Staying home isn’t the hardest job in the world, but the isolation takes a toll. And that can be true for all fathers, whether you're staying at home or not. If you’re entering fatherhood and you’re not sure how to cope, here are some suggestions.
1. Find work/hobbies.
Child-raising is the most significant job you can have, but it doesn’t feel like it. The day-to-day is menial. Milestones occur in a thankless vacuum. Your kid won’t realize what you’ve done until they have a kid of their own, and even then only hazily. Your spouse may be thankful, but spouses don’t see the minutiae, those tiny epiphanic strobes when your sense of responsibility wins out over selfish desire.
For added purpose, find a hobby. Mothers know this, which is why many women take up craftwork. (Not to be confused with Kraftwerk. I don’t know any women who like Kraftwerk.) I don’t recommend craftwork for fathers. If you get into crafting, you’ll have to spend all your time on Pinterest, which may be preferable to pornography, but the comparison is closer than you’d think. If you feel lonely now, what happens when your friends find out you sold your vinyl collection to make room for a terrarium station?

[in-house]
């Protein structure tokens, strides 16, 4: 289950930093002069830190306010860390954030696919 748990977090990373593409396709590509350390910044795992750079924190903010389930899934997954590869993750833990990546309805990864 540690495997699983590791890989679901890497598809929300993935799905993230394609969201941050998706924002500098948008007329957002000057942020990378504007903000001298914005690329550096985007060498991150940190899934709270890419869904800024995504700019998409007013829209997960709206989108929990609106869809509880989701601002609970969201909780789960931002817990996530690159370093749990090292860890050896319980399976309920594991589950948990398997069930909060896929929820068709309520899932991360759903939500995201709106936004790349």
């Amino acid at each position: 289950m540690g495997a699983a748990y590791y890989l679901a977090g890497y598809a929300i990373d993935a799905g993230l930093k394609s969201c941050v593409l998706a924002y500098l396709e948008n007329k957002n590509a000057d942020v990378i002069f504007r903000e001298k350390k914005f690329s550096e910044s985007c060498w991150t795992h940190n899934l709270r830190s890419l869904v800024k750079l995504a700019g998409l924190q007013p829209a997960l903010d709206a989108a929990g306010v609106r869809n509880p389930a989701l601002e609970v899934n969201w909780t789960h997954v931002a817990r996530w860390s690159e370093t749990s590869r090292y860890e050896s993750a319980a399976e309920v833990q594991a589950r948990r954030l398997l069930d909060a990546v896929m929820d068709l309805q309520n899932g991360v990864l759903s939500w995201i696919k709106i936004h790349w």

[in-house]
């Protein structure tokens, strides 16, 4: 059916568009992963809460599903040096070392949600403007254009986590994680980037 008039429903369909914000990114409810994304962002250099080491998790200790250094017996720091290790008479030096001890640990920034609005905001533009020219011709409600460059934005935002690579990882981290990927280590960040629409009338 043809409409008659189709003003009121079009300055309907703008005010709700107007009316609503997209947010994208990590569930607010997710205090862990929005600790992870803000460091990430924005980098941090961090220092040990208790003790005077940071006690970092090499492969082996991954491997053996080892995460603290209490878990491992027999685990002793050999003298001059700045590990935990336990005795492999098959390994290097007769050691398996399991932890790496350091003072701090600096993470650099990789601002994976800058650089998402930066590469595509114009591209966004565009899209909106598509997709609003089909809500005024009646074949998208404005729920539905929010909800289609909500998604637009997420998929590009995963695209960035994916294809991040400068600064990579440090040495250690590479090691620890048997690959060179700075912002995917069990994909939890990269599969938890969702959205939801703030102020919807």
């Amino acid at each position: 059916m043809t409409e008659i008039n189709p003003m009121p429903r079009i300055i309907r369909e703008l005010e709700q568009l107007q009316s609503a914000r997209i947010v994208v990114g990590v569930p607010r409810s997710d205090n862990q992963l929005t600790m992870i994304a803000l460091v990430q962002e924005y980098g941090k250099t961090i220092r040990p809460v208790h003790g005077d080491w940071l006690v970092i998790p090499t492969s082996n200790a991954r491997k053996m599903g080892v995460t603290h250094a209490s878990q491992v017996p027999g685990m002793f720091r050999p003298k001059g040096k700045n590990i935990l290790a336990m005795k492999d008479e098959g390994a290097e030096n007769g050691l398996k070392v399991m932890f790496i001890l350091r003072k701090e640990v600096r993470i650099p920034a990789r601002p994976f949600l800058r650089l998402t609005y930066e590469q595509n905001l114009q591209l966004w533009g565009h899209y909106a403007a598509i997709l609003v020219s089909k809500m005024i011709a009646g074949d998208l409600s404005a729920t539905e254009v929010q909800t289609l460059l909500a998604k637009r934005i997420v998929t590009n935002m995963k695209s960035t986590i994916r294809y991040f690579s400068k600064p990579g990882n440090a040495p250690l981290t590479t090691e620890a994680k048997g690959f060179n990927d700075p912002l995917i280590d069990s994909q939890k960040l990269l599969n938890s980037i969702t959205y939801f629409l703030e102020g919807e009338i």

The following is a list of potential hobbies, some of which are culled from the pages of The Art of Manliness:
Building boats in bottles. Ooh, look at you, Mr. Vintage!
Ham radios. At least until humans figure out a way to communicate more easily over long distances.
Cars. Sorry this isn't specific. I’m not a car guy. I assume you just start learning about cars and how they work and whatnot.
Collecting baseball cards. Kids don’t collect cards anymore. You wouldn’t either if the alternative was Battlefield 3. Only weird middle-aged men collect sports cards, but that’s who you are now.
Pursue a medium of art (music, painting, writing, etc.). You know how many people out there would kill to have time to create art? Probably just a small percentage of psychopaths. But plenty more would love to be in your shoes without resorting to murder—that’s my point. Of the mediums, I suggest writing. It’s by far the easiest. All you have to do is know how to talk, basically.